#BeingADalit: What is it Like to be a Dalit in 2018, Writes a Senior IAS Officer

Illustration by Mir Suhail/News18.com

Illustration by Mir Suhail/News18.com

This fight for equality is going to define the 21st century India for us, whatever might be the economic prowess we achieve. Being a Dalit today is an existential question.

Raja Sekhar Vundru
  • Last Updated: April 14, 2018, 9:44 AM IST
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To be a Dalit in the 21st Century is to continue to suffer social oppression and discrimination and incessantly rebel, rise and question the oppressive social system and order— armed with the Ambedkarite ideology.

Dalits or untouchables (called “Harijans” in Mahatma Gandhi’s usage, now officially banned) are officially known as Scheduled Castes since the Government of India Act,1935. Caste system, which according Dr BR Ambedkar is ordained by the Hindu religious scriptures, has placed untouchables outside the Chaturvarna system of social division and imposed oppressive and in human rules of treatment against them. These rules emanate from several other religious texts such as Manu Smriti, which has now come under renewed criticism. It’s 2018 and the untouchability related oppression still continue in many forms and the oppressors reinvent modern methods of discrimination and inhuman treatment.

The primary classification of Dalit comes from ‘untouchability’, as if a Dalit is born impure and should be shunned from touch. It was up to a messiah — Dr Ambedkar— to rescue the untouchables during the British colonial period. He firmed up the equality provisions and remedies to discrimination in the 1950 Constitution of India. But the Indian social order, as it exists, defies the equality enshrined in the Constitution and laws that emanated to protect the Dalits and continue to treat Dalits in an inhuman way.

An exhaustive and reflective list of treatment of Dalits in modern day India can be read from the Scheduled Castes and Scheduled Tribes (Prevention of Atrocities) Act as amended in 2016.

In the Act, atrocities against Dalits are listed as- “Putting any inedible/obnoxious substance into the mouth; forces to drink/eat inedible or obnoxious substance; dumping excreta/sewage/carcasses/any other obnoxious substance in premises, or at the entrance of the premises and dumping excreta/waste matter/carcasses/ obnoxious substance in neighbourhood. Garlanding Dalits with footwear/parades naked or semi-naked; forcibly removing clothes/forcible tonsuring of head/removing moustaches/painting face or body on Dalits. On the economic side - occupying and cultivating land owned by Dalits, illegally taking possession or transferring land allotted to Dalits. Dispossessing of Dalits from their land and/premises ;destroying crops/taking away the produce; Forcing them to do inhuman work such as ‘beggar’/other forms of forced or bonded labour; compel Dalits to dispose/carry human or animal carcasses/to dig graves; make Dalits do manual scavenging. Forcing Dalit girls to become devadasis.”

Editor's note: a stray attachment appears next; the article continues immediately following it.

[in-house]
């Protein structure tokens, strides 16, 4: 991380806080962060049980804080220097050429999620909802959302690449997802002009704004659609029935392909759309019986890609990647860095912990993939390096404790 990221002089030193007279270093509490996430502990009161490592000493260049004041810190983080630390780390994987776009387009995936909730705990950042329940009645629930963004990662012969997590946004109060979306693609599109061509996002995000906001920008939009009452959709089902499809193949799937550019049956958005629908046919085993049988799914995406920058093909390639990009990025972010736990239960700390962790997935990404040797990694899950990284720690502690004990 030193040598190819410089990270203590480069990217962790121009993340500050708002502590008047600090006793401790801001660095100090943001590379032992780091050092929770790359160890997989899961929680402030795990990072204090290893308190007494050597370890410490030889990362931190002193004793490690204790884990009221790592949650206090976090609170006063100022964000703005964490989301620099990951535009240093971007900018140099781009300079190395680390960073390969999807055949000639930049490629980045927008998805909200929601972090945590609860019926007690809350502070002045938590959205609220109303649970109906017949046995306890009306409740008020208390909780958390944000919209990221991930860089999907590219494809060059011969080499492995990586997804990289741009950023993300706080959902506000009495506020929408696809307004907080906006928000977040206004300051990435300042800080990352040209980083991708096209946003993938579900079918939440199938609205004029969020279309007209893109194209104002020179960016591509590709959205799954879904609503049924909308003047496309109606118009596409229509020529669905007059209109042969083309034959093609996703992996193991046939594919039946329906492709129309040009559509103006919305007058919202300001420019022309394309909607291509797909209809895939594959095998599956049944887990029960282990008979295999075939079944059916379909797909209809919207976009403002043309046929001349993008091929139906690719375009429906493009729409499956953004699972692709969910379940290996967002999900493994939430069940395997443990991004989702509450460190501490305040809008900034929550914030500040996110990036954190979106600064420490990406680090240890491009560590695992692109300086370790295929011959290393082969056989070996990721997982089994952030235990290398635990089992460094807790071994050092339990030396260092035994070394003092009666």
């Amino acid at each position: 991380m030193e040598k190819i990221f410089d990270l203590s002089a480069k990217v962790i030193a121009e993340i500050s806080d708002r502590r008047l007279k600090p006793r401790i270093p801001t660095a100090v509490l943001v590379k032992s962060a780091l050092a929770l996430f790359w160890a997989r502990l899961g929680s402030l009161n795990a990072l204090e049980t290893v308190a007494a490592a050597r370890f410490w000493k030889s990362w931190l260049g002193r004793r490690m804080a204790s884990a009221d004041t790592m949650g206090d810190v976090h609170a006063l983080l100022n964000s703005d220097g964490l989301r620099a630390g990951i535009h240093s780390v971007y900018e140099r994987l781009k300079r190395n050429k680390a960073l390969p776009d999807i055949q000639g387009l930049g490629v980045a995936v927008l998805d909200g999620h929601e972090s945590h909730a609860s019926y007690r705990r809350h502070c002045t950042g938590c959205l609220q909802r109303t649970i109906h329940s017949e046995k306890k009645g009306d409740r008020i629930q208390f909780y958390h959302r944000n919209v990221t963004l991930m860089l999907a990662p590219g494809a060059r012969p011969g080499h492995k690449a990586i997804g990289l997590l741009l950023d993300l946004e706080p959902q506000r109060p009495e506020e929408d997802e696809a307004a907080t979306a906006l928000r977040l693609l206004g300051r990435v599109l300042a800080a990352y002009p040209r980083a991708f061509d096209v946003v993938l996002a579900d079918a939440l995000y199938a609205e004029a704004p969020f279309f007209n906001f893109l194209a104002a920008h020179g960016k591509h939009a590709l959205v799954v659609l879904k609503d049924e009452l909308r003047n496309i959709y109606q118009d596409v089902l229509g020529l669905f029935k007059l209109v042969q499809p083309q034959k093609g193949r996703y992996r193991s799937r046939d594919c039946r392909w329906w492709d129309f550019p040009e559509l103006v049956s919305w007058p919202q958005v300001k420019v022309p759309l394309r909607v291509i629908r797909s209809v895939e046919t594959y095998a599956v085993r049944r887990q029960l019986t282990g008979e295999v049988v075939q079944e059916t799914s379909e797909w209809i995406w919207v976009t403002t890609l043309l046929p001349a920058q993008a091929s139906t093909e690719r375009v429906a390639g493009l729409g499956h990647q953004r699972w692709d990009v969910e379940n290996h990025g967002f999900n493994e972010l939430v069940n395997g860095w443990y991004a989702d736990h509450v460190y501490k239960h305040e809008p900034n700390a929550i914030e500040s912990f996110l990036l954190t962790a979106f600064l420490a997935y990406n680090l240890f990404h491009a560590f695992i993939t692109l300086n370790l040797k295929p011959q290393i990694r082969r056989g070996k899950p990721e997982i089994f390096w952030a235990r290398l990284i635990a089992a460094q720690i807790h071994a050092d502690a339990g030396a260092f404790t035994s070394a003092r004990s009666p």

We have come a long way, but nothing much has changed. Modern form of untouchability is forcing Dalits not to vote; there’s an institution of false/malicious/vexatious suit or cases against Dalits in government employment.

It’s not just limited to a certain section of the society. Often, even top officials who are Dalits are insulted and humiliated with caste slurs. Sometimes, Ambedkar is abused too through destruction of objects related to him. There is a hatred against Dalits and that is often promoted through words and visuals. This is unabated.

The Dalit community also faces abuses in this age where their basic resources—such as water—are poisoned. They are often denied the right to access a public place.

Forcing them to leave their house, village or other place of residence, and sometimes even burning them down; obstructing them from using common properties such as burial and cremation grounds are cruel. But at the same time, the reality.